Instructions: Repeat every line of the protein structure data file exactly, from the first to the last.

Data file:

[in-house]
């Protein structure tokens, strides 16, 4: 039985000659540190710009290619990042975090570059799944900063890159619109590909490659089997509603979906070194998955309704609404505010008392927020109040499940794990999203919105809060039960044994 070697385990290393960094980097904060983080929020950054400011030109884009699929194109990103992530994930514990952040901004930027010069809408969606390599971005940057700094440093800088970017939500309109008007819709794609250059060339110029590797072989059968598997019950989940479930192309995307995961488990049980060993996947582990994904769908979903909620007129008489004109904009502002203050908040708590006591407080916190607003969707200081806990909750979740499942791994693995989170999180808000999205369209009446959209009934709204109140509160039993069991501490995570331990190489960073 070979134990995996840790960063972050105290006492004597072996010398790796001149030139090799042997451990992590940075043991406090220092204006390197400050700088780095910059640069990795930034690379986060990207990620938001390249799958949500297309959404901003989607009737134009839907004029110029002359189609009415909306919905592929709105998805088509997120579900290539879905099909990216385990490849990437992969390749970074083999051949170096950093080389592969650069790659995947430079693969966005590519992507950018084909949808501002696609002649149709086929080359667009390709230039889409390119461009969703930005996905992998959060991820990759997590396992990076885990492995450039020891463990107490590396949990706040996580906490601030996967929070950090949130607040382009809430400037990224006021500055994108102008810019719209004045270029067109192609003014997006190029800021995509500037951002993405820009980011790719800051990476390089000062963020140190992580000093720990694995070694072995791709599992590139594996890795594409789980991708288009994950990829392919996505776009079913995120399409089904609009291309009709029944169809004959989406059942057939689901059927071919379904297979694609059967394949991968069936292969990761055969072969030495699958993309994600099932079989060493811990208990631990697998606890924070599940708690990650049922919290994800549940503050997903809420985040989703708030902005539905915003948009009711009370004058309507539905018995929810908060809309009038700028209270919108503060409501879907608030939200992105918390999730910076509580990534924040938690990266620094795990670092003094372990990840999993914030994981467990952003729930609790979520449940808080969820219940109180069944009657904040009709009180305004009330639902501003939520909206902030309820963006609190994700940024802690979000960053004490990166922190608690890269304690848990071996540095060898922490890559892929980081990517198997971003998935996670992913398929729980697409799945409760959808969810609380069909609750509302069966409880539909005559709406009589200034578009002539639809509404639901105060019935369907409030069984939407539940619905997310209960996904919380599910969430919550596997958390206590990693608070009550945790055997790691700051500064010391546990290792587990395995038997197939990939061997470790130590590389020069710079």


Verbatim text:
[in-house]
């Protein structure tokens, strides 16, 4: 039985000659540190710009290619990042975090570059799944900063890159619109590909490659089997509603979906070194998955309704609404505010008392927020109040499940794990999203919105809060039960044994 070697385990290393960094980097904060983080929020950054400011030109884009699929194109990103992530994930514990952040901004930027010069809408969606390599971005940057700094440093800088970017939500309109008007819709794609250059060339110029590797072989059968598997019950989940479930192309995307995961488990049980060993996947582990994904769908979903909620007129008489004109904009502002203050908040708590006591407080916190607003969707200081806990909750979740499942791994693995989170999180808000999205369209009446959209009934709204109140509160039993069991501490995570331990190489960073 070979134990995996840790960063972050105290006492004597072996010398790796001149030139090799042997451990992590940075043991406090220092204006390197400050700088780095910059640069990795930034690379986060990207990620938001390249799958949500297309959404901003989607009737134009839907004029110029002359189609009415909306919905592929709105998805088509997120579900290539879905099909990216385990490849990437992969390749970074083999051949170096950093080389592969650069790659995947430079693969966005590519992507950018084909949808501002696609002649149709086929080359667009390709230039889409390119461009969703930005996905992998959060991820990759997590396992990076885990492995450039020891463990107490590396949990706040996580906490601030996967929070950090949130607040382009809430400037990224006021500055994108102008810019719209004045270029067109192609003014997006190029800021995509500037951002993405820009980011790719800051990476390089000062963020140190992580000093720990694995070694072995791709599992590139594996890795594409789980991708288009994950990829392919996505776009079913995120399409089904609009291309009709029944169809004959989406059942057939689901059927071919379904297979694609059967394949991968069936292969990761055969072969030495699958993309994600099932079989060493811990208990631990697998606890924070599940708690990650049922919290994800549940503050997903809420985040989703708030902005539905915003948009009711009370004058309507539905018995929810908060809309009038700028209270919108503060409501879907608030939200992105918390999730910076509580990534924040938690990266620094795990670092003094372990990840999993914030994981467990952003729930609790979520449940808080969820219940109180069944009657904040009709009180305004009330639902501003939520909206902030309820963006609190994700940024802690979000960053004490990166922190608690890269304690848990071996540095060898922490890559892929980081990517198997971003998935996670992913398929729980697409799945409760959808969810609380069909609750509302069966409880539909005559709406009589200034578009002539639809509404639901105060019935369907409030069984939407539940619905997310209960996904919380599910969430919550596997958390206590990693608070009550945790055997790691700051500064010391546990290792587990395995038997197939990939061997470790130590590389020069710079």